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July 30, 2004

How Consumers Will Benefit from Less Telecom Regulation


Contrary to dire predictions, the telecommunications deregulation that began two decades ago has produced enormous benefits for consumers. Greater investment freedom has led to new product development and deployment, an expansion of consumer choice, price stability, and jobs creation. This has been particularly true for less-regulated sectors of the telecom industry, such as wireless and satellite.

July 19, 2004

Social Security Personal Savings and Prosperity


The Social Security Personal Savings and Prosperity Act of 2004 has been introduced by Rep. Paul Ryan (R-Wis.). The bill closely follows the proposal authored by IPI Senior Fellow Peter Ferrara, published by IPI in June of 2003. The bill's reforms would ultimately provide for a dramatic increase in the personal prosperity of working people in America. It would be the most sweeping change in America's social and economic policy since the New Deal.
July 15, 2004

Riding on the Coattails of U.S. Patients


Dr. Mark McClellan, former commissioner of the FDA, has claimed that other countries are not paying their fair share of pharmaceutical R&D costs. A look at the data shows that Dr. McClellan was right. Most OECD countries pay significantly less for drugs than do U.S. consumers, even when accounting for the difference in purchasing power. If other countries want to reinvigorate their pharmaceutical R&D sectors, they have to be willing to relax their price controls and let markets work.
March 22, 2004

Time to Deregulate Wireline Communications


If ever a market or an industry has undergone a revolution in ten years time, it is telecommunications. If ever a legislature should consider dramatically deregulating an industry, this is the time in telecommuncations. As the states have opportunity to revisit the missions of their respective Public Utility Commissions, they should seriously consider restricting the ability of the Commissions to regulate telecommunications.
March 1, 2004

Return of the Cybertax: Lamar Alexander's Anti-Federalism


Thanks to Sen. Lamar Alexander and a group of former Governors in the Senate, the states now have power to tax your access to the Internet. Sen. Alexander’s blocking move prevented the Senate from extending the Internet Tax Moratorium that has been standard public policy under both the Clinton and Bush administrations.

By asserting state primacy over telecommunications policy and e-commerce, Alexander and his allies are substituting their own twisted constitutional construction for the wisdom of the Founders.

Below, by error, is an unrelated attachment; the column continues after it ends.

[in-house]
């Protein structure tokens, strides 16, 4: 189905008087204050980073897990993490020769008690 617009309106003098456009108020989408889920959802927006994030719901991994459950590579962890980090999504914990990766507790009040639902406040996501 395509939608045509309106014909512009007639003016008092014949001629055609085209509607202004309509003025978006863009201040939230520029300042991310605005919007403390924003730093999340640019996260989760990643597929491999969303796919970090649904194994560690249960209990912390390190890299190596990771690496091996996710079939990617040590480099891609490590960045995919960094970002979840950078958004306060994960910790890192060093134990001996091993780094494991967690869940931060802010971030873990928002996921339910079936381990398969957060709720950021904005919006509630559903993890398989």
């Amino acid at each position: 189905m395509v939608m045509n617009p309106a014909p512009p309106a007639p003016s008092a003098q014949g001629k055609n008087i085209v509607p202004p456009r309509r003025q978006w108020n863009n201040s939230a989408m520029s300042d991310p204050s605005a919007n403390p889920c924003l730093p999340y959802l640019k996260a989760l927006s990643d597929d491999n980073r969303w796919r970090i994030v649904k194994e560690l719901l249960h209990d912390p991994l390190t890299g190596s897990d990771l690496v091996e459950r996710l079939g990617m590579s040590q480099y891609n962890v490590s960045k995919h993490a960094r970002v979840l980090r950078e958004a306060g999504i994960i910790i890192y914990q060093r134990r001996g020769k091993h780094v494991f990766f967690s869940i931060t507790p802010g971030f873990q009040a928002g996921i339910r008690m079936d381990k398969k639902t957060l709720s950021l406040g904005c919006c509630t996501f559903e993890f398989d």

September 5, 2003

Old Wine in New Wineskins--Tax Seduction in Alabama


A conservative, Republican governor in Alabama is championing a massive new tax-and-spend scheme, replete with class warfare rhetoric and hidden taxes. This represents a complete departure from the tax cuts and fiscal discipline that have been a hallmark of conservative philosophy and Republican aspirations for decades.

July 9, 2003

Parallel Importation as a Perversion of Free Trade


In the debate of legalizing the reimportation of prescription drugs into the U.S., some advocates claim that reimportation is a free trade issue, and that attempts to prevent reimportation are barriers against free trade. But manufacturers of such goods must preserve their ability to price discriminate, according to Dr. Richard Epstein. Price discrimination allows the "low demanders" to participate in the market. The result of large scale reimportation would be to restrict needed sales of drugs overseas, and would sap the incentive to innovate new products. Imposing statutory restrictions on reimportation is an effective substitute for a valid, if ineffective, contractual restraint on alienation that makes sense in light of the basic domestic decision to grant the full patent monopoly.
June 30, 2003

Five Reasons to Oppose Reimportation


The issue is safety. Twice the Secretaries of Health and Human Services have been unable to determine that U.S. consumers would be safe with large-scale prescription drug reimportation. Reasons for opposing prescription drug reimportation include: 1) U.S. Government agencies recognize the danger of illegal imports, 2) drug counterfeiting is rampant outside the U.S., 3) Canada isn't safe either, 4) it's all authorities can do to monitor the safety of drugs within the U.S., much less worrying about drugs from overseas, and 5) trial lawyers will sue pharmaceutical manufacturers for not ensuring the safety of their products, even when they have no control over them.
June 30, 2003

Reimportation: Trojan Horse, not Free Trade


Proponents claim that legalizing prescription drug reimportation from overseas countries will lower the cost of drugs to U.S. consumers, and some proponents claim that allowing reimportation is a "free trade" issue. But reimportation is a Trojan Horse for importing the deficient regulatory regimes of foreign countries, rather than importing their prices.

June 10, 2003

Equity Towards Excellence: A Proposed Framework for Funding Public Education in Texas


Texas has an education problem, not just an education-funding problem. The current “Robin Hood” school finance system is but one fact of Texas’ education problem.

 

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